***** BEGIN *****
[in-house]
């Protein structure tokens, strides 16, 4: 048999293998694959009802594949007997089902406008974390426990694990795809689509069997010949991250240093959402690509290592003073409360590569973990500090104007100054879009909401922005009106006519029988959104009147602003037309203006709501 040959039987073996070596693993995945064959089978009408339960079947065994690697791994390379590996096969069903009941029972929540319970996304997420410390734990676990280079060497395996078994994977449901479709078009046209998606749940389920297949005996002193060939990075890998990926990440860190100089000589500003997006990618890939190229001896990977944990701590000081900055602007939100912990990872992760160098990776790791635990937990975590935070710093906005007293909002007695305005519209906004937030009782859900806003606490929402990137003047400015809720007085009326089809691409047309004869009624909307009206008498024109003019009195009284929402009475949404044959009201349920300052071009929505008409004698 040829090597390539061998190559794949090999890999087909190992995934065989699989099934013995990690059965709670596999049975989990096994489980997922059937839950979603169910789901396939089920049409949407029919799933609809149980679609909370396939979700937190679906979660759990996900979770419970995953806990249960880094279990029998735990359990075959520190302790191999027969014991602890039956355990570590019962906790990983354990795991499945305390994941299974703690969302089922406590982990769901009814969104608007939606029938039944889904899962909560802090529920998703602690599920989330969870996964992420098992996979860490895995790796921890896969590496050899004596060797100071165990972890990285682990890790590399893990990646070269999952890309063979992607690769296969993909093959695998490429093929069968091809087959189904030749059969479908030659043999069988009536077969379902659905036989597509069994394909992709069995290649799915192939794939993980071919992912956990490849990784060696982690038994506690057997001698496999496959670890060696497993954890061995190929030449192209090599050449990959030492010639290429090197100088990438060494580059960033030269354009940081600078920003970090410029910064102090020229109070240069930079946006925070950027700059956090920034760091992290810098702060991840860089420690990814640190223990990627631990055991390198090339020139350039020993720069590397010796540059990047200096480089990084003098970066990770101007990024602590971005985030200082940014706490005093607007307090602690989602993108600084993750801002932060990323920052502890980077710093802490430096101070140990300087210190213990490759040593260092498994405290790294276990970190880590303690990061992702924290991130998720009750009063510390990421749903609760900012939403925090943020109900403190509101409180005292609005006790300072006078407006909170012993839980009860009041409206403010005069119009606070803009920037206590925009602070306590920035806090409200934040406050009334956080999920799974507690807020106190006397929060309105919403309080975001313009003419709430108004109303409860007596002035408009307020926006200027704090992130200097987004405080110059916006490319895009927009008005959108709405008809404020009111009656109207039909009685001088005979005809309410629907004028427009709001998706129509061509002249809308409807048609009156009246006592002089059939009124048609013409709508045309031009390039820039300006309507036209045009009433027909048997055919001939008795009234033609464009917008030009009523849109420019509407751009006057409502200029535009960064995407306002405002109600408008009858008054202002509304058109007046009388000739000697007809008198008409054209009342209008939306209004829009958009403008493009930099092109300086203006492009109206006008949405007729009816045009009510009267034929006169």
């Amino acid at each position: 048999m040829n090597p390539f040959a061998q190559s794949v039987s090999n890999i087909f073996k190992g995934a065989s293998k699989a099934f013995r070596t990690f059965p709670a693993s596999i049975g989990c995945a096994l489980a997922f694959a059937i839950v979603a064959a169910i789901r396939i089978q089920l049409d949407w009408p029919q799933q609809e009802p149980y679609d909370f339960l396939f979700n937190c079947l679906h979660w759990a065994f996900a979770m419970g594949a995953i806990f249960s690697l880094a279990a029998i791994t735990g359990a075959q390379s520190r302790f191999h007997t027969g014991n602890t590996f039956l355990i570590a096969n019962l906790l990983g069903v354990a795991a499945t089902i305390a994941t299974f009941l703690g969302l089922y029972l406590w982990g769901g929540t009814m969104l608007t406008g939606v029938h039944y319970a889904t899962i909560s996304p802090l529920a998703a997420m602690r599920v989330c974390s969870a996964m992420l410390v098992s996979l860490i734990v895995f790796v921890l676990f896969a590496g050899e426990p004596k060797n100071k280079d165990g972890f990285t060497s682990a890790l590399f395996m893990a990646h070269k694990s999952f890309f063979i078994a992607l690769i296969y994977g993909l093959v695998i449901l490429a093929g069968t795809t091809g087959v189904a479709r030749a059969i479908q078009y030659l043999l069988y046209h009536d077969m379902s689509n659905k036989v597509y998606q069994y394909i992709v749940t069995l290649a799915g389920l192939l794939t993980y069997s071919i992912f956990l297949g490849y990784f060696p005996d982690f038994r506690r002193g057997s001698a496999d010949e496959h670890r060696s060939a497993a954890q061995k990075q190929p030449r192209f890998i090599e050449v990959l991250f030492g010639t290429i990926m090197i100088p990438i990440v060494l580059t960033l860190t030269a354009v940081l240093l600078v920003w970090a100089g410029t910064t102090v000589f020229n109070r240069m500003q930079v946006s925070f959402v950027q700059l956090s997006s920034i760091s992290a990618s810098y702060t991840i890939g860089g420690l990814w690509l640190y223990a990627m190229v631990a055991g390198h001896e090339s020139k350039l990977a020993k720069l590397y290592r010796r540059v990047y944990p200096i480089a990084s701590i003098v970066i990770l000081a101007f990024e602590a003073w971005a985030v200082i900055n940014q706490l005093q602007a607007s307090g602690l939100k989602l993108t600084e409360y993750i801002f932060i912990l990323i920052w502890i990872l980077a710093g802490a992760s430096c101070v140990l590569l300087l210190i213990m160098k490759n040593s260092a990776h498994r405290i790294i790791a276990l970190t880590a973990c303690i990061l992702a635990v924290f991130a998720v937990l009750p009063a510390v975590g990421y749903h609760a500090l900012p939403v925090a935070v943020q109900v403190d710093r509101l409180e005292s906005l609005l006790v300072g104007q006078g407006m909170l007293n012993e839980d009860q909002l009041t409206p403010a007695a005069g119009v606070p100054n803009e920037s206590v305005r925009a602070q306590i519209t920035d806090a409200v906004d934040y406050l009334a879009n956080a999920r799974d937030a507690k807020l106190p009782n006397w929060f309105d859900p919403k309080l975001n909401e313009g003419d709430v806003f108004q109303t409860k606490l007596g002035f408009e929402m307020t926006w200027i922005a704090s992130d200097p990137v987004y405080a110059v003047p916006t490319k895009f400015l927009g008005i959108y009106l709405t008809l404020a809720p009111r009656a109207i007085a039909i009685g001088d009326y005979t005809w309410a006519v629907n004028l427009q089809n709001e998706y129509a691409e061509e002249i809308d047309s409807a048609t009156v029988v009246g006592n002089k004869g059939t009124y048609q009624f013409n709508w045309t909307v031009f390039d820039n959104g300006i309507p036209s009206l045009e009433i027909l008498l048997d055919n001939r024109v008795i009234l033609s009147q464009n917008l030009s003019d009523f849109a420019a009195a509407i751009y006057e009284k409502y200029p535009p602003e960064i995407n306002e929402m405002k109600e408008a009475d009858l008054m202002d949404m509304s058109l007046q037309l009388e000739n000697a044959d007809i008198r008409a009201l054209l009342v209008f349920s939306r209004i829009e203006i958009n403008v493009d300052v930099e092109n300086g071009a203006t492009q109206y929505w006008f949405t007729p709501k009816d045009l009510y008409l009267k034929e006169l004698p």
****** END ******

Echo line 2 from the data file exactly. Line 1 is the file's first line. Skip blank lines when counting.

């Protein structure tokens, strides 16, 4: 048999293998694959009802594949007997089902406008974390426990694990795809689509069997010949991250240093959402690509290592003073409360590569973990500090104007100054879009909401922005009106006519029988959104009147602003037309203006709501 040959039987073996070596693993995945064959089978009408339960079947065994690697791994390379590996096969069903009941029972929540319970996304997420410390734990676990280079060497395996078994994977449901479709078009046209998606749940389920297949005996002193060939990075890998990926990440860190100089000589500003997006990618890939190229001896990977944990701590000081900055602007939100912990990872992760160098990776790791635990937990975590935070710093906005007293909002007695305005519209906004937030009782859900806003606490929402990137003047400015809720007085009326089809691409047309004869009624909307009206008498024109003019009195009284929402009475949404044959009201349920300052071009929505008409004698 040829090597390539061998190559794949090999890999087909190992995934065989699989099934013995990690059965709670596999049975989990096994489980997922059937839950979603169910789901396939089920049409949407029919799933609809149980679609909370396939979700937190679906979660759990996900979770419970995953806990249960880094279990029998735990359990075959520190302790191999027969014991602890039956355990570590019962906790990983354990795991499945305390994941299974703690969302089922406590982990769901009814969104608007939606029938039944889904899962909560802090529920998703602690599920989330969870996964992420098992996979860490895995790796921890896969590496050899004596060797100071165990972890990285682990890790590399893990990646070269999952890309063979992607690769296969993909093959695998490429093929069968091809087959189904030749059969479908030659043999069988009536077969379902659905036989597509069994394909992709069995290649799915192939794939993980071919992912956990490849990784060696982690038994506690057997001698496999496959670890060696497993954890061995190929030449192209090599050449990959030492010639290429090197100088990438060494580059960033030269354009940081600078920003970090410029910064102090020229109070240069930079946006925070950027700059956090920034760091992290810098702060991840860089420690990814640190223990990627631990055991390198090339020139350039020993720069590397010796540059990047200096480089990084003098970066990770101007990024602590971005985030200082940014706490005093607007307090602690989602993108600084993750801002932060990323920052502890980077710093802490430096101070140990300087210190213990490759040593260092498994405290790294276990970190880590303690990061992702924290991130998720009750009063510390990421749903609760900012939403925090943020109900403190509101409180005292609005006790300072006078407006909170012993839980009860009041409206403010005069119009606070803009920037206590925009602070306590920035806090409200934040406050009334956080999920799974507690807020106190006397929060309105919403309080975001313009003419709430108004109303409860007596002035408009307020926006200027704090992130200097987004405080110059916006490319895009927009008005959108709405008809404020009111009656109207039909009685001088005979005809309410629907004028427009709001998706129509061509002249809308409807048609009156009246006592002089059939009124048609013409709508045309031009390039820039300006309507036209045009009433027909048997055919001939008795009234033609464009917008030009009523849109420019509407751009006057409502200029535009960064995407306002405002109600408008009858008054202002509304058109007046009388000739000697007809008198008409054209009342209008939306209004829009958009403008493009930099092109300086203006492009109206006008949405007729009816045009009510009267034929006169």